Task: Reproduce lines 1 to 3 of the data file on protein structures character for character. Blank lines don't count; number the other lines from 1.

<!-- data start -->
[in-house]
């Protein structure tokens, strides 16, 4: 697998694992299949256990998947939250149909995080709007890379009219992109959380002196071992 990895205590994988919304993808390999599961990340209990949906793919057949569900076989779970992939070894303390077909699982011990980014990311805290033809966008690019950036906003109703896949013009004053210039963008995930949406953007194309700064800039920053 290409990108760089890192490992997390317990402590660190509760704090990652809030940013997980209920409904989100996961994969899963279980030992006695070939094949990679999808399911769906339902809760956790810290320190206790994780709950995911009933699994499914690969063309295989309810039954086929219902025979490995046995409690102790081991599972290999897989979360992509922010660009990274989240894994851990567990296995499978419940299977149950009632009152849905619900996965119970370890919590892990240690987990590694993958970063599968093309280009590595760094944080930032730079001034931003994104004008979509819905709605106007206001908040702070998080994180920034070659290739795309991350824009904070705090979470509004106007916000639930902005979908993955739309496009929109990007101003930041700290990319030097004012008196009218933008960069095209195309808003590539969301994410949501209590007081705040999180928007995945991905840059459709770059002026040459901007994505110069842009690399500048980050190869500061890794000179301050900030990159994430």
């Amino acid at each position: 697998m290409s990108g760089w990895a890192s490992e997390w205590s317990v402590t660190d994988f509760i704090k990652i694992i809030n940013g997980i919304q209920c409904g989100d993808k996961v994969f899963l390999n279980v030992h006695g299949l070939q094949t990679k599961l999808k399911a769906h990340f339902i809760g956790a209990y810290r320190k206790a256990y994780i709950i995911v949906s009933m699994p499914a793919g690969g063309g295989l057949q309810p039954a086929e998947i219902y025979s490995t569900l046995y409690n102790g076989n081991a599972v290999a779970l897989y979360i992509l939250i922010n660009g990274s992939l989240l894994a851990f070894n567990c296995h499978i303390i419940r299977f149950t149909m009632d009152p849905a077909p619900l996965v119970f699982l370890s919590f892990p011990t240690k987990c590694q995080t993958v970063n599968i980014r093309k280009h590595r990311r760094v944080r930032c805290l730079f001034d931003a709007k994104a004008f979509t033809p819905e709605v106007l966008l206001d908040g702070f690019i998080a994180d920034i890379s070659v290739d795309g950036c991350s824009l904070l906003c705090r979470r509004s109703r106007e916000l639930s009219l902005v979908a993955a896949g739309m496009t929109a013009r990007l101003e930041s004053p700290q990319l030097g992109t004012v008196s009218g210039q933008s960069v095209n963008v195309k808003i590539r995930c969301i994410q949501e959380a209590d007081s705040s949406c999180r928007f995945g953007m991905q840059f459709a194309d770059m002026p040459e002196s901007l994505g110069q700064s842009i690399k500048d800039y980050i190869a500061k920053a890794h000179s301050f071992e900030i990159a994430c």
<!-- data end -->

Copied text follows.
[in-house]
């Protein structure tokens, strides 16, 4: 697998694992299949256990998947939250149909995080709007890379009219992109959380002196071992 990895205590994988919304993808390999599961990340209990949906793919057949569900076989779970992939070894303390077909699982011990980014990311805290033809966008690019950036906003109703896949013009004053210039963008995930949406953007194309700064800039920053 290409990108760089890192490992997390317990402590660190509760704090990652809030940013997980209920409904989100996961994969899963279980030992006695070939094949990679999808399911769906339902809760956790810290320190206790994780709950995911009933699994499914690969063309295989309810039954086929219902025979490995046995409690102790081991599972290999897989979360992509922010660009990274989240894994851990567990296995499978419940299977149950009632009152849905619900996965119970370890919590892990240690987990590694993958970063599968093309280009590595760094944080930032730079001034931003994104004008979509819905709605106007206001908040702070998080994180920034070659290739795309991350824009904070705090979470509004106007916000639930902005979908993955739309496009929109990007101003930041700290990319030097004012008196009218933008960069095209195309808003590539969301994410949501209590007081705040999180928007995945991905840059459709770059002026040459901007994505110069842009690399500048980050190869500061890794000179301050900030990159994430």
């Amino acid at each position: 697998m290409s990108g760089w990895a890192s490992e997390w205590s317990v402590t660190d994988f509760i704090k990652i694992i809030n940013g997980i919304q209920c409904g989100d993808k996961v994969f899963l390999n279980v030992h006695g299949l070939q094949t990679k599961l999808k399911a769906h990340f339902i809760g956790a209990y810290r320190k206790a256990y994780i709950i995911v949906s009933m699994p499914a793919g690969g063309g295989l057949q309810p039954a086929e998947i219902y025979s490995t569900l046995y409690n102790g076989n081991a599972v290999a779970l897989y979360i992509l939250i922010n660009g990274s992939l989240l894994a851990f070894n567990c296995h499978i303390i419940r299977f149950t149909m009632d009152p849905a077909p619900l996965v119970f699982l370890s919590f892990p011990t240690k987990c590694q995080t993958v970063n599968i980014r093309k280009h590595r990311r760094v944080r930032c805290l730079f001034d931003a709007k994104a004008f979509t033809p819905e709605v106007l966008l206001d908040g702070f690019i998080a994180d920034i890379s070659v290739d795309g950036c991350s824009l904070l906003c705090r979470r509004s109703r106007e916000l639930s009219l902005v979908a993955a896949g739309m496009t929109a013009r990007l101003e930041s004053p700290q990319l030097g992109t004012v008196s009218g210039q933008s960069v095209n963008v195309k808003i590539r995930c969301i994410q949501e959380a209590d007081s705040s949406c999180r928007f995945g953007m991905q840059f459709a194309d770059m002026p040459e002196s901007l994505g110069q700064s842009i690399k500048d800039y980050i190869a500061k920053a890794h000179s301050f071992e900030i990159a994430c």